My recent projects have involved a fair amount of disposable code. I'll write a component for an A/B test, and then it needs to be ripped out after the experiment closes.
Git has simplified this process beautifully!
I could manually handle the files, deleting line by line myself. But git makes it so that I can run a few commands in the CLI to revert everything.
Here's my workflow for it:
I've been guilty of mega commits that look something like this:
git commit -m "render revenue data to pie chart AND Connect ID to Dashboard AND move tiers to constants file AND ..."
I've recently made the switch to breaking out any instance where I would want to put an "and" in my explanation of the change into it's own commit. So now my commits will look more like this:
$ git commit -m "render revenue data to pie chart" $ git commit -m "Connect ID to Dashboard" $ git commit -m "Move tiers to constants file"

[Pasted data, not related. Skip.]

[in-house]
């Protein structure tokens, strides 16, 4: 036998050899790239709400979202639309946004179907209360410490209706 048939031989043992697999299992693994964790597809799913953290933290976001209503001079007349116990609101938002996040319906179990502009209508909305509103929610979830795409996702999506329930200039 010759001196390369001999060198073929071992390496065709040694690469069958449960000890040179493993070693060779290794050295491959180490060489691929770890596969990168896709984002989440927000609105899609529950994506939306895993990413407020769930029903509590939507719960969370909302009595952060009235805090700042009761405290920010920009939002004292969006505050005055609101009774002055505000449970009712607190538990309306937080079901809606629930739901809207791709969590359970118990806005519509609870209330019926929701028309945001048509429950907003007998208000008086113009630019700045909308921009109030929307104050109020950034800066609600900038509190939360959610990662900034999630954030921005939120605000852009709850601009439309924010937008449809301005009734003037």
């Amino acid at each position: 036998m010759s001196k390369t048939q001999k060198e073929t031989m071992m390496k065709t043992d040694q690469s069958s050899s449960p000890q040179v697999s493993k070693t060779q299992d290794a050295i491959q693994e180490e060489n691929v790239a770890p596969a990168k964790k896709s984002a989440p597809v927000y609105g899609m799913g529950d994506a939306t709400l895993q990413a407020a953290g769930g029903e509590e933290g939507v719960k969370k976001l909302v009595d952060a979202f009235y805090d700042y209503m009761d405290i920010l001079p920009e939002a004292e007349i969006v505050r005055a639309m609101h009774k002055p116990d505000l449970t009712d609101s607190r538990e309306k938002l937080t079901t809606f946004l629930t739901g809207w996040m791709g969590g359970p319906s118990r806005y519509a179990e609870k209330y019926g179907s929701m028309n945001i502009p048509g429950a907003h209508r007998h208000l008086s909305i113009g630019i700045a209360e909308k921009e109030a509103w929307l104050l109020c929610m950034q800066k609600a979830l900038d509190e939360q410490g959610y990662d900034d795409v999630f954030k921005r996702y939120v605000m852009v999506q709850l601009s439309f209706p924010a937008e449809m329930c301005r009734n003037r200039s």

There are loads of benefits to this. To anyone reviewing my code, it's far easier to follow the story told by my commits. Isolating a breaking change is much easier.
The best, though, is that it's WAY easier to isolate a commit or few that needs to be thrown out later.
The word comes back from marketing: The first A/B test was a success, but the second needs taking out.
If a single commit needs changing, it's as easy as this:
$ git revert 9425e670e9425e66d61c8201...
git revert will then create a commit with the inverse of those changes.
Usually, I need to do this with multiple files. The workflow isn't too different:
$ git revert --no-commit 820154... $ git revert --no-commit 425e66... $ git revert --no-commit 9425e6... $ git commit -m "the commit message for all of them"``
Push and merge from there!